Political advisor, telecom, fined $8M for Biden deepfake robocalls

A political consultant was indicted by the feds on Thursday for sending a deepfake recording of President Joe Biden’s voice to thousands of New Hampshire voters – and now the telecom company that allowed the robocalls to take place could be fined $2 million for failing to stop them.

The US Federal Communications Commission (FCC) said the consultant, 54-year-old Steven Kramer from Louisiana, carried out an AI-generated deceptive robocall scheme to dissuade New Hampshire residents from voting in the state’s Democratic primary.

Kramer now faces a $6 million fine for the Biden deepfakes and connected caller ID spoofing. The FCC announced the indictment on Thursday in collaboration with the New Hampshire Attorney General's Office.

In the first case of its kind for the FCC, Kramer, who blasted the thousands of fake calls just two days before the primary took place, was charged with 13 felony counts of voter suppression and misdemeanor impersonation of a candidate.

“We will act swiftly and decisively to ensure that bad actors cannot use US telecommunications networks to facilitate the misuse of generative AI technology to interfere with elections, defraud consumers, or compromise sensitive data,” said Loyaan A. Egal, Chief of the Enforcement Bureau and chair of the Privacy and Data Protection Task Force.

Caller ID spoofing illegal

The alleged AI recording urged the ‘Live Free or Die’ residents to hold off casting their votes until the November election, a blatant attempt to disrupt the primary process.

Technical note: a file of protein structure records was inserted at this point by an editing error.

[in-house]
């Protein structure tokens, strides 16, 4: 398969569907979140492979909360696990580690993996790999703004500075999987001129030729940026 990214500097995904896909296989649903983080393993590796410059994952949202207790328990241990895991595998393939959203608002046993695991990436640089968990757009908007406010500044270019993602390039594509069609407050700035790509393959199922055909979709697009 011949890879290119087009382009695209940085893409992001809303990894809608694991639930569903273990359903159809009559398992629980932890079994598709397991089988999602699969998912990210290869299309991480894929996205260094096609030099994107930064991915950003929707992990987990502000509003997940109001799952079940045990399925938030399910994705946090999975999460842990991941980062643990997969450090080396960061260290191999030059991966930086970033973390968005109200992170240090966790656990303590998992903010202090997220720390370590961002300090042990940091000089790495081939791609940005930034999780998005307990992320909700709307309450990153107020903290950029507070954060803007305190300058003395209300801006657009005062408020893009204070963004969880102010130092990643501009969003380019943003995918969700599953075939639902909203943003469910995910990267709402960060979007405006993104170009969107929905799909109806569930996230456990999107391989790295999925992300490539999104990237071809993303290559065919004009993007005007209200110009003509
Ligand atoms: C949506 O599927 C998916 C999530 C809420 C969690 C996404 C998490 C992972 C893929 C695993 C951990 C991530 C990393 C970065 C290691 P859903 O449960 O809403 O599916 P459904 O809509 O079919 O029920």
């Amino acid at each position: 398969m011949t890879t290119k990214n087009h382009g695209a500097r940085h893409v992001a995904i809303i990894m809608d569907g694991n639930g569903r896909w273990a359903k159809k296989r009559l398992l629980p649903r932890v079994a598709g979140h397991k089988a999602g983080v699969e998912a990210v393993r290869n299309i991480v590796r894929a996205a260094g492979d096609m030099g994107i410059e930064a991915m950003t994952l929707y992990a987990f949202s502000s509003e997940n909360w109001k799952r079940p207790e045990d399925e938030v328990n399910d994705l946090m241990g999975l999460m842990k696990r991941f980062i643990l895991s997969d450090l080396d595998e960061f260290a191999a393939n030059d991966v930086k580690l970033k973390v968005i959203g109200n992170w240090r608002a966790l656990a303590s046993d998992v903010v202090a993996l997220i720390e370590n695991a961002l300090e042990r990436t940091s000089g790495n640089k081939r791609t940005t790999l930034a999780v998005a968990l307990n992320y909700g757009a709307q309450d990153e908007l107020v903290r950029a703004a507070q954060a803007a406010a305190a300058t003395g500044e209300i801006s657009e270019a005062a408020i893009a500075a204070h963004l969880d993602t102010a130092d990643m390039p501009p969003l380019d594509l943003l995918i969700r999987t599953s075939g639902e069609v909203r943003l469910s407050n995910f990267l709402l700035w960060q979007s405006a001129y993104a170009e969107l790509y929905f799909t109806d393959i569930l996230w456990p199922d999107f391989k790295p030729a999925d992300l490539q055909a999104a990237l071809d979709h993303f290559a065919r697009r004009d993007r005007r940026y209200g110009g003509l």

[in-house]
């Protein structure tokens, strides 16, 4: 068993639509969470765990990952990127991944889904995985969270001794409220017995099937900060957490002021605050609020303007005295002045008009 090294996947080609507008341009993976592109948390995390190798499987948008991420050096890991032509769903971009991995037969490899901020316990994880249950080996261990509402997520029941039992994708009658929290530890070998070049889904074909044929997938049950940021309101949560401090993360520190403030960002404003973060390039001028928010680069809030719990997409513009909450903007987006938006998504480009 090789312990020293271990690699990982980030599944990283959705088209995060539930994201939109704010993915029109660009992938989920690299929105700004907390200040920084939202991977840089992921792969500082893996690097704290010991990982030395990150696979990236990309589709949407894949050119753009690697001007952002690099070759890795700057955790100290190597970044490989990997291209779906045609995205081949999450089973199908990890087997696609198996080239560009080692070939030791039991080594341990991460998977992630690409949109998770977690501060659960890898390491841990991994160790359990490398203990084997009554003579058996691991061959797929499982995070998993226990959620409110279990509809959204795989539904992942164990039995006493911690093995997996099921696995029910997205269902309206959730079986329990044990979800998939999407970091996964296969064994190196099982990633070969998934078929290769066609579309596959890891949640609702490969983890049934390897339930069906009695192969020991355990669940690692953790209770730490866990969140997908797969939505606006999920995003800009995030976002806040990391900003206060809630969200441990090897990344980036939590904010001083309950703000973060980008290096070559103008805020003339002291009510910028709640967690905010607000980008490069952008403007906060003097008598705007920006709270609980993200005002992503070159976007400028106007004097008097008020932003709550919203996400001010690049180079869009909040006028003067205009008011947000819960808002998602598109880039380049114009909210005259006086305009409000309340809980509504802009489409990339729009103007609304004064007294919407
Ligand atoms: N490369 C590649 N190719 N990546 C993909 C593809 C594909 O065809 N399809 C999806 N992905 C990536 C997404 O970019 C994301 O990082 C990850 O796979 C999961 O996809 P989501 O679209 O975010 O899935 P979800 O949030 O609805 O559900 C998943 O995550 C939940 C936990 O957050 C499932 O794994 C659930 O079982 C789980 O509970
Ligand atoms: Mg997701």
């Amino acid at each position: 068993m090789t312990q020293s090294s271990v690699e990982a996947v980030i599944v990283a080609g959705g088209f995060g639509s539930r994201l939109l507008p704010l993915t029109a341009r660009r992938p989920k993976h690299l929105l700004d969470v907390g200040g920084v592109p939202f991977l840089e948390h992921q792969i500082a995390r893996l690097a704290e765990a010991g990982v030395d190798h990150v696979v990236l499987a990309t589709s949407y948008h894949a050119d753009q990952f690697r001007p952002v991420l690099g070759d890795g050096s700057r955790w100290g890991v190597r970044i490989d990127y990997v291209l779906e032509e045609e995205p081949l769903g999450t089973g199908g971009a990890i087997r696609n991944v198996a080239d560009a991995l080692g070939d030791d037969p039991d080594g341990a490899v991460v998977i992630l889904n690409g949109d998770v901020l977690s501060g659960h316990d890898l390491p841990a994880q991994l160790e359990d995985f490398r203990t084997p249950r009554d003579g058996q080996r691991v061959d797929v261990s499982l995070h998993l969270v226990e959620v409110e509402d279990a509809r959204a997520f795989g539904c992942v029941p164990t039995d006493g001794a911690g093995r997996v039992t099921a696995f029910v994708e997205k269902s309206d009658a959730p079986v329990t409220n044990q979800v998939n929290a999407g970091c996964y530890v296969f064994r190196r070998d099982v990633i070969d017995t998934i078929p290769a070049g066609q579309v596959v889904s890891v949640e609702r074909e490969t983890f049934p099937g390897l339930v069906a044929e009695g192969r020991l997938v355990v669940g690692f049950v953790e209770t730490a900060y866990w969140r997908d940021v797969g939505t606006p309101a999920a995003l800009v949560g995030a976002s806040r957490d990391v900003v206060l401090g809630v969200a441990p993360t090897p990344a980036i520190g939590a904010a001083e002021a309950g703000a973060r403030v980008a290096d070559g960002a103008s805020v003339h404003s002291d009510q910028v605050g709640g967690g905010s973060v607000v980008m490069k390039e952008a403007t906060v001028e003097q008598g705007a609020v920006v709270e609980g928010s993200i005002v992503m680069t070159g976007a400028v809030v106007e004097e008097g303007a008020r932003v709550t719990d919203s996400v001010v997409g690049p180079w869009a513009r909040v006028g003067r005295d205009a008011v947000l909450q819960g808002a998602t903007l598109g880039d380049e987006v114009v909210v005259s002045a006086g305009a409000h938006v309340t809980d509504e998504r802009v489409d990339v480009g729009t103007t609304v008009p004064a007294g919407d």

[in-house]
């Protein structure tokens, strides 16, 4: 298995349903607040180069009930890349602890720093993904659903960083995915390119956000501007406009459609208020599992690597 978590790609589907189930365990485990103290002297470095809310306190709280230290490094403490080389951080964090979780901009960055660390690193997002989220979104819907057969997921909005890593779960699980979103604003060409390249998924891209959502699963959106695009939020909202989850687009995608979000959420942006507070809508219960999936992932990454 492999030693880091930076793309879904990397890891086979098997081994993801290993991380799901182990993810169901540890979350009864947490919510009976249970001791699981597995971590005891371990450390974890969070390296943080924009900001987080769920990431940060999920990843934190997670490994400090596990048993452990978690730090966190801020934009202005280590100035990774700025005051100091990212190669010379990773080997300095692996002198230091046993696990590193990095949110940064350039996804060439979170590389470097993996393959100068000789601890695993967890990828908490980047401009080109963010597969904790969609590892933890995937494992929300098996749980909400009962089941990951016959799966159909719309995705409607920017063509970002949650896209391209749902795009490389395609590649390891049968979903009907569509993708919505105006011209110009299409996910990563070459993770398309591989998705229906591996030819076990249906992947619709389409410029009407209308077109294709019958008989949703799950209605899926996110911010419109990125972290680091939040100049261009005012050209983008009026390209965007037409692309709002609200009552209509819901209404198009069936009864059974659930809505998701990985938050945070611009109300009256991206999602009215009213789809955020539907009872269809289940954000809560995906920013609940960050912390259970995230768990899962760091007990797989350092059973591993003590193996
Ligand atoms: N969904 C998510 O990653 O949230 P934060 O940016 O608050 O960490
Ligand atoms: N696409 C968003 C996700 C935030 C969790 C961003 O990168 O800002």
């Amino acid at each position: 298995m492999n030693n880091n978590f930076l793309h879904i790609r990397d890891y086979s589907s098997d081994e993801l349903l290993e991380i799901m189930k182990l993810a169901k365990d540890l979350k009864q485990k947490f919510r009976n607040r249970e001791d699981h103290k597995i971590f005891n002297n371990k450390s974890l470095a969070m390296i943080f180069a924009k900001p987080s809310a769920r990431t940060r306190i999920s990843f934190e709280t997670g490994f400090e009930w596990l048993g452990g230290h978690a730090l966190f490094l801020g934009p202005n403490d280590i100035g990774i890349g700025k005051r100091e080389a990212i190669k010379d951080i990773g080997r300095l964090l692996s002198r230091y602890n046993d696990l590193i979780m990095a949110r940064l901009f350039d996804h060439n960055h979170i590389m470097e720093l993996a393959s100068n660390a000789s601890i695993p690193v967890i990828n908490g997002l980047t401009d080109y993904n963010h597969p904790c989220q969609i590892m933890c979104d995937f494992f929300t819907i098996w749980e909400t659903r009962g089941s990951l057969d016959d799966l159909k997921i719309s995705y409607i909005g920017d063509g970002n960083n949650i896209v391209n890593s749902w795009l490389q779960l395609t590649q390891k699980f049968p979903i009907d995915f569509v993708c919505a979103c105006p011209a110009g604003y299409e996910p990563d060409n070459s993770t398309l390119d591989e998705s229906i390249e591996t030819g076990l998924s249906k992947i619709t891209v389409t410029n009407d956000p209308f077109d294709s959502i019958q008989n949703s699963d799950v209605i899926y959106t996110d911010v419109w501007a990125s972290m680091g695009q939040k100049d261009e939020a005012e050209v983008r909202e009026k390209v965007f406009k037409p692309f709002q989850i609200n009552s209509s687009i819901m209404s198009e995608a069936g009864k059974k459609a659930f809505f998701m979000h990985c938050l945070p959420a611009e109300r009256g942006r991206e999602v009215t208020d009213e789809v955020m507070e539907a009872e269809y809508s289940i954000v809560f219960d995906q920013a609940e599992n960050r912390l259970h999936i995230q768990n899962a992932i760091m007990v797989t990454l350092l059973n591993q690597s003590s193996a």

Additionally, Lingo Telecom – the telecommunication carrier that allowed the calls to go through – is facing a proposed $2 million fine for its part in the alleged transmissions.

Turns out the inaccurate and misleading calls also transmitted the caller ID number of an unknowing local political operative – a violation of the FCC’s caller ID authentication rules.

According to the FCC, Lingo Telecom failed to follow “Know Your Customer” principles, which makes it illegal to transmit calls without the proper caller ID information.

The telecom was also accused of making little effort to verify the accuracy of the information, which would involve the use of the FCC-mandated STIR/SHAKEN standards.

The STIR/SHAKEN tool serves as a digital identifier, allowing tracebacks of suspicious calls, which not only supports reliability for consumers but also allows other phone carriers to block the spam calls, the FCC states.

Election Deepfakes are major concern

The FCC has warned that AI is expected to play a significant role in the upcoming 2024 presidential and congressional elections, raising the stakes for ensuring election integrity and transparency.

Worries that AI-generated content could mislead voters have spurred some senators in Washington to push for legislation to address the threats in the lead-up to November.

FCC Chairwoman Jessica Rosenworcel proposed a new rule on Wednesday. This rule would require political ads on radio and TV to disclose if they contain AI-generated content.

"New Hampshire remains committed to ensuring that our elections remain free from unlawful interference, and our investigation into this matter remains ongoing," said New Hampshire’s Attorney General John Formella.

Formella said he hopes Thursday’s actions "send a strong deterrent signal to anyone who might consider interfering with elections, whether through the use of artificial intelligence or otherwise."